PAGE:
B20 fanfare sounds but now the real battle begins

The business carriage of the Group of 20 caravan has moved on with the B20 holding its major presentation and releasing its recommendations in Sydney last week, emphasising not only was the Australian government’s incremental 2 per cent growth target possible but it could be beaten.

The headline was reforms proposed by the business task forces could add $5.5 trillion of new economic activity and more than 150 million new jobs.

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On the sidelines of the event, B20 boss Richard Goyder of Wesfarmers and task force heads like ANZ CEO Mike SmithBHP Billiton’s Andrew Mackenzie and Telstra’s David Thodey made the point the potential of the recommendations added up to more than a 2 per cent point in global economic growth – but the real challenge was having them implemented.

This is the reality of these multi-lateral forums: they require governments to change policies and laws and, as Mackenzie has emphasised, it is issues like non-tariff barriers which are clogging trade (and investment) along with formal trade rules.

Yet there are few votes at a local level for multi-lateral agenda and this is why, even though their formal task of recommendations has finished, the B20 participants and veterans of past events like Seven’s Kerry emphasised business has to stay on the case, continually reinforcing the real world impacts of what are too easily dismissed as confabs of business elites.

Advocacy, ongoing, is critical if the work of forums like the B20 is to achieve real results. And that’s not just a multi-lateral challenge. Politically inconvenient as it is, unilateral action to remove barriers to trade is even more effective than the often fraught struggle to implement global or even bilateral trade agreements.

These are often posed in the form of why should we give up some protections if the other side won’t? The reality is we’re better off giving up our protections which are always paid for by us as taxpayers and hence reap the benefits of taxpayers in the other country subsidising our imports.

So the challenge for business advocates is not only multilateral.

There was a sense too after the B20 that Australia actually has a rare chance to make a difference despite our own domestic political troubles. That’s because the outcome from last year’s Russian leadership was lacklustre and political and economic uncertainties are greater than Australia’s in next year’s host nation, Turkey.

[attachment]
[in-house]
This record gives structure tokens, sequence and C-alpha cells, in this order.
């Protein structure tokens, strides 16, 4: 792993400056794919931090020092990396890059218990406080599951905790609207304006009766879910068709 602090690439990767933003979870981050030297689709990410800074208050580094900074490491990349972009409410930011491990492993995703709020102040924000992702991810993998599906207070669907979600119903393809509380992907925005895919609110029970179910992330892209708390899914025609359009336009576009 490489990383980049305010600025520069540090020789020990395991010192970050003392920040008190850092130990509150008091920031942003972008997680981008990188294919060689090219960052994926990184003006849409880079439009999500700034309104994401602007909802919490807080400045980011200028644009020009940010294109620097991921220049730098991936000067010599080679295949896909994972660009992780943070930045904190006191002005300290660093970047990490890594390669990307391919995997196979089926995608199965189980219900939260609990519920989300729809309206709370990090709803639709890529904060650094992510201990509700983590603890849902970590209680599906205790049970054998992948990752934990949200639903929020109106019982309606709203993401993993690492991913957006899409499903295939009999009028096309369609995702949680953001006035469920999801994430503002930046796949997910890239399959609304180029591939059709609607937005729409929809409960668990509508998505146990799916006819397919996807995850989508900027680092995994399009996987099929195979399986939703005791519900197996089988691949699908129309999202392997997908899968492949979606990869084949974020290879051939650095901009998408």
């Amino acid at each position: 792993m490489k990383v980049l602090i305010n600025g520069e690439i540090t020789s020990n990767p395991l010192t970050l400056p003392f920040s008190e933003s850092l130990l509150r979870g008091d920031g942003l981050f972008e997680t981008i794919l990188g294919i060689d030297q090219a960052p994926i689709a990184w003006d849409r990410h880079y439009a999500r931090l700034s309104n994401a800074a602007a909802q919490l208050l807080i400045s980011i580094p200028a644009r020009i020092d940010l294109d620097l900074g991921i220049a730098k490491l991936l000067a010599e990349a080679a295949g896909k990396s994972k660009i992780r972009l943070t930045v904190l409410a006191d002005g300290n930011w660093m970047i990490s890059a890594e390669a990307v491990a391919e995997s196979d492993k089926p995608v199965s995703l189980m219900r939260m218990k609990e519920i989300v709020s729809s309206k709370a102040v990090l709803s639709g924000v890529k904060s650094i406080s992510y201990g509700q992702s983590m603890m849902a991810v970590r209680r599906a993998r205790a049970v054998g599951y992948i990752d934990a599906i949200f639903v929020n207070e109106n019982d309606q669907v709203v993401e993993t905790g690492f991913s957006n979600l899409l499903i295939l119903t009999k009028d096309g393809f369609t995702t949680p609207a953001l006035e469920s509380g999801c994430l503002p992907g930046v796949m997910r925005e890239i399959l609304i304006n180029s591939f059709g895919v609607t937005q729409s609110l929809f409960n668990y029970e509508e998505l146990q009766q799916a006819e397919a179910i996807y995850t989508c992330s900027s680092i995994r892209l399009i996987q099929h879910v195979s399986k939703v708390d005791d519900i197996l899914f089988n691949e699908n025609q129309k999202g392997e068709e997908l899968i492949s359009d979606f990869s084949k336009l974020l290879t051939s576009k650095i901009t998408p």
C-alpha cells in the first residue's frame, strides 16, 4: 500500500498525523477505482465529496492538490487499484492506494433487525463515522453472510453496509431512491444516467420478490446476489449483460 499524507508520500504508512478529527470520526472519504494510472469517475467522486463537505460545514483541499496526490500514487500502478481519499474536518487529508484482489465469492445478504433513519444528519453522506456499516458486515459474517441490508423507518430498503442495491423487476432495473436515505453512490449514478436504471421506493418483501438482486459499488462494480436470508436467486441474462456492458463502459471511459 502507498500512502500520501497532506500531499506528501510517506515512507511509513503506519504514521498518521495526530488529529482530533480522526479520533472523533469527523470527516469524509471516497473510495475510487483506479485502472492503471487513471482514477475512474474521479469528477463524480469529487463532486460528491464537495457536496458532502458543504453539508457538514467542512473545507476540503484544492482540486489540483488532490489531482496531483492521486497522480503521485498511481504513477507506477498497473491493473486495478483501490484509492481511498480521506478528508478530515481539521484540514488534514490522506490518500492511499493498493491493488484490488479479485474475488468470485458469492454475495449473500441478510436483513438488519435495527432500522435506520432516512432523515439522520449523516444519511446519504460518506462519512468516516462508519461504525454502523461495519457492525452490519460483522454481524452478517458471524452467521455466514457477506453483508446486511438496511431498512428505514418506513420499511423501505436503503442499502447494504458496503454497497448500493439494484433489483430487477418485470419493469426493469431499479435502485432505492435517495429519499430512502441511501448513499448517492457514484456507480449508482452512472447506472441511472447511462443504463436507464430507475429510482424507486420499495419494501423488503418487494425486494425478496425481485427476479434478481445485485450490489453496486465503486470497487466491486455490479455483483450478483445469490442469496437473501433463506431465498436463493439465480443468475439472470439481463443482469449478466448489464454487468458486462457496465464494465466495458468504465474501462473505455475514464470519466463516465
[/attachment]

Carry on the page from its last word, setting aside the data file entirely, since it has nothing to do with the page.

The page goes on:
Equally, while the focus is obviously on what G20 ministers should be striving for, B20 leaders also acknowledge – perhaps not publicly enough - that much of the challenge is in the hands of business itself and there should not be the sense - which doesn't play well to the general public - that business is not getting its own act together.

Productivity in particular, CEOs acknowledged, is a management challenge as much as a regulatory or policy challenge. The realpolitik is business has a much greater chance of achieving outcomes on the regulatory, tax and investment fronts if it is not seen to be asking for handouts and can point to its own achievements.

Fortunately, the considerable work which has gone into the B20 and via its taskforces provides not only templates for finance ministers and their governments but for business itself.

That said, there is definitely a challenge for the G20 to recognise while it is a forum dominated by major economies, the great hope for global growth is actually emerging economies. And as the financing taskforce identified, there is both a philosophical and actual issue in ensuring policy and regulation designed in response to an acute crisis in developed economies creates a collateral, chronic problem in terms of access to finance for lesser developed economies.

Doubleheader column this week also see FSI view of financial literacy warrants closer scrutiny.

Photograph: B20 conference.

The views and opinions expressed in this communication are those of the author and may not necessarily state or reflect those of ANZ.

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